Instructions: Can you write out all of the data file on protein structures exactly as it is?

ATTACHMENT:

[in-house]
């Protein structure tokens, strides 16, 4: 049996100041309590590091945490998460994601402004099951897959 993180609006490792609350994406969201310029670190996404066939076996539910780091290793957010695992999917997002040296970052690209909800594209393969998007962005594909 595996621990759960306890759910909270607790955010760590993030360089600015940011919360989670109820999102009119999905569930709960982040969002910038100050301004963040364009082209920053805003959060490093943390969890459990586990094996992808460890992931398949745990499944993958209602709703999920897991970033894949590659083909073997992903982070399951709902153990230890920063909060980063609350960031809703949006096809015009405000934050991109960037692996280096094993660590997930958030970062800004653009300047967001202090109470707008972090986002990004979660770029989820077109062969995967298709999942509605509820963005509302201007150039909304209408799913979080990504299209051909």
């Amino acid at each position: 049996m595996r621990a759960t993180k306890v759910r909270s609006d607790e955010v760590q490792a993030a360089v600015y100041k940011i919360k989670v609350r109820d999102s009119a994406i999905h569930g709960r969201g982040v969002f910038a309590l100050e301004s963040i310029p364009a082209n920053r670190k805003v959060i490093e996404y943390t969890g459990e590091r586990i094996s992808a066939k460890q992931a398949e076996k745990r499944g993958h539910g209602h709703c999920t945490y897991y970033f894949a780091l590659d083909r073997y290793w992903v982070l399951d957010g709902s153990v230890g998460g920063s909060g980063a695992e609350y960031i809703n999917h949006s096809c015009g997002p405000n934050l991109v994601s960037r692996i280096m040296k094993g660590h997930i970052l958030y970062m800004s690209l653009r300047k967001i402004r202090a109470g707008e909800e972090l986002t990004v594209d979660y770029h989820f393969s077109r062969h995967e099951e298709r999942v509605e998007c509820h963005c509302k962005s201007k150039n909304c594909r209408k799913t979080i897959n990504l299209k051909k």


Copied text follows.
[in-house]
């Protein structure tokens, strides 16, 4: 049996100041309590590091945490998460994601402004099951897959 993180609006490792609350994406969201310029670190996404066939076996539910780091290793957010695992999917997002040296970052690209909800594209393969998007962005594909 595996621990759960306890759910909270607790955010760590993030360089600015940011919360989670109820999102009119999905569930709960982040969002910038100050301004963040364009082209920053805003959060490093943390969890459990586990094996992808460890992931398949745990499944993958209602709703999920897991970033894949590659083909073997992903982070399951709902153990230890920063909060980063609350960031809703949006096809015009405000934050991109960037692996280096094993660590997930958030970062800004653009300047967001202090109470707008972090986002990004979660770029989820077109062969995967298709999942509605509820963005509302201007150039909304209408799913979080990504299209051909």
């Amino acid at each position: 049996m595996r621990a759960t993180k306890v759910r909270s609006d607790e955010v760590q490792a993030a360089v600015y100041k940011i919360k989670v609350r109820d999102s009119a994406i999905h569930g709960r969201g982040v969002f910038a309590l100050e301004s963040i310029p364009a082209n920053r670190k805003v959060i490093e996404y943390t969890g459990e590091r586990i094996s992808a066939k460890q992931a398949e076996k745990r499944g993958h539910g209602h709703c999920t945490y897991y970033f894949a780091l590659d083909r073997y290793w992903v982070l399951d957010g709902s153990v230890g998460g920063s909060g980063a695992e609350y960031i809703n999917h949006s096809c015009g997002p405000n934050l991109v994601s960037r692996i280096m040296k094993g660590h997930i970052l958030y970062m800004s690209l653009r300047k967001i402004r202090a109470g707008e909800e972090l986002t990004v594209d979660y770029h989820f393969s077109r062969h995967e099951e298709r999942v509605e998007c509820h963005c509302k962005s201007k150039n909304c594909r209408k799913t979080i897959n990504l299209k051909k």